A preliminary ecological risk assessment of the impact of tropical fire ants (Solenopsis geminata) on colonies of seabirds at Ashmore Reef
Supervising Scientist Report 190
MG Bellio, P Bayliss, AJ Williams, R van Dam, GJ Fox & JH Moulden
Supervising Scientist, 2007
ISSN 1325 1554
ISBN-13: 978 1 921069 00 0
ISBN-10: 1 9210 6900 7
- SSR190 - A preliminary ecological risk assessment of the impact of tropical fire ants (Solenopsis geminata) on colonies of seabirds at Ashmore Reef (PDF - 5,200 KB)
- Preliminary pages (PDF - 101 KB)
- Chapter 1 - Introduction (PDF - 186 KB)
- Chapter 2 - Identification of the problem: information on the stressor and the environment (PDF - 291 KB)
- Chapter 3 - Effect characterisation: evaluation of data and information on potential impacts (PDF - 499 KB)
- Chapter 4 - Exposure characterisation: identification of the extent of the problem (PDF - 440 KB)
- Chapter 5 - Risk characterisation (PDF - 128 KB)
- Chapter 6 - Discussion of risk quantification and recommendation for management of tropical fire ants at Ashmore Reef (PDF - 88 KB)
- References (PDF - 98 KB)
- Appendices (PDF - 157 KB)
About the report
Ashmore Reef Nature Reserve, located within Australian Commonwealth waters off the coast of northern Western Australia (12°20'S, 123°0'E), is one of only three emergent oceanic reefs present within the north-eastern Indian Ocean (Figure 1). The Reserve, covering an area of approximately 583 square kilometres, was established by the Commonwealth in 1983 for the purpose of protecting its outstanding and representative marine ecosystems and for its overall high biological diversity, ecological and cultural values. Ashmore Reef provides important nesting sites for seabirds and turtles and supports a diverse range of species, including sea snakes, dugongs, and invertebrate fauna. Ecosystems of the Reserve are also recognised under international conventions and agreements, such as the Japan-Australia Migratory Bird Agreement (JAMBA) and the China-Australia Migratory Bird Agreement (CAMBA), and the Reserve has been designated to the List of Wetlands of International Importance under the Ramsar Convention since November 2002.
A recent survey carried out by the Northern Australia Quarantine Strategy (NAQS) (Curran 2003) identified that introduced marine and terrestrial species could pose a potential risk to the natural values and conservation objectives of the Reserve. As a result, the Department of the Environment and Heritage (DEH) commissioned the development of a 'Marine and Terrestrial Introduced Species Prevention and Management Strategy' for the Reserve (Russell et al 2004) and has since expressed its willingness to implement research and or monitoring to predict, assess and potentially minimise the impact of introduced species on the natural ecosystems of Ashmore Reef.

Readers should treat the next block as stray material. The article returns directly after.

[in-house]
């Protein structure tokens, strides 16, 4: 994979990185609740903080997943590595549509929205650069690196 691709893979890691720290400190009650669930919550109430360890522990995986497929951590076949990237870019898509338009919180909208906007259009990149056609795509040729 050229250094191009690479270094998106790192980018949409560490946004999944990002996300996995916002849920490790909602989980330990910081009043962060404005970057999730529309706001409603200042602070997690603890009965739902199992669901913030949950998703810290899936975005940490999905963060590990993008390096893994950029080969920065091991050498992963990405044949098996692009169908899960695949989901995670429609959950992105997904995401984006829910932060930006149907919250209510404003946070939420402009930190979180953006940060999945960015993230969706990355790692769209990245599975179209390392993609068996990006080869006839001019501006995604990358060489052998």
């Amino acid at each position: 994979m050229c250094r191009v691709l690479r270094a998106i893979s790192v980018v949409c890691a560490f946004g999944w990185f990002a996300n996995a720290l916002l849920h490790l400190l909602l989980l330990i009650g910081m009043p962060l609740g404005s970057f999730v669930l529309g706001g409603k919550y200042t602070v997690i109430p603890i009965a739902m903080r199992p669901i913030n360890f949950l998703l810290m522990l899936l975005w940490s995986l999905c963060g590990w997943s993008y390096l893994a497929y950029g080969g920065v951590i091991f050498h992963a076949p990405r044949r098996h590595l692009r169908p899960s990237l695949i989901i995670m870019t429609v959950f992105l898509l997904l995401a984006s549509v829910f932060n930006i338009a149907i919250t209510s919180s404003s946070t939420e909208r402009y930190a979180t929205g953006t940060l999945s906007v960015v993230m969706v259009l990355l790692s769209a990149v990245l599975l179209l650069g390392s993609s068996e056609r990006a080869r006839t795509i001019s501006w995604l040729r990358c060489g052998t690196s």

The present research project focused on gaining an initial understanding of the potential ecological risks and impacts of the introduced tropical fire ant (Solenopsis geminata) on the Ashmore Reef Nature Reserve, with particular attention to impacts on colonies of seabirds. The tropical fire ant is an introduced ant to all of the islands of Ashmore Reef, with its presence first recorded in 1992 (Curran 2003). Its presence was recognised by Russell et al (2004) as being a dangerous threat to ground nesting birds, and an assessment of the impacts was recommended as a matter of priority. It is a small aggressive ant, native to North America, which feeds on insects and other animals including vertebrates. Sick, vulnerable animals are particularly susceptible to attack, and as a consequence tropical fire ants may have the potential to hinder and deter nesting birds (in particular ground nesting birds), or even attack and kill hatching young and older surviving hatchlings (Drees 1994, Lockley 1995, Giuliano et al 1996, Pedersen et al 1996). The Ashmore islands are regarded as supporting some of the most important seabird rookeries on the North West Shelf. Large colonies of sooty terns, crested terns, bridled terns and common noddies breed on East and Middle Islands. Smaller breeding colonies of little egrets, eastern reef egrets, black noddies and possibly lesser noddies also occur on the islands (Commonwealth of Australia 2002). The impacts of tropical fire ants might also not be limited to birds; nesting turtles and others communities of native insects also might be affected (Russell et al 2004).
Therefore, the collection/collation of baseline information and the development of an approach/framework to predict or assess the likely extent of impacts of tropical fire ants will aid DEH priority-setting and management planning processes for Ashmore Reef. An initial step in any approach to assess and minimise/manage impacts of any invasive species should be an ecological risk assessment to identify key vulnerable species and key habitats, from which management actions can be guided and ongoing and new monitoring programs refined and developed, respectively.
In this report we present an ecological risk assessment framework and approach to predict the likely extent of impact of tropical fire ants on seabird colonies at Ashmore Reef.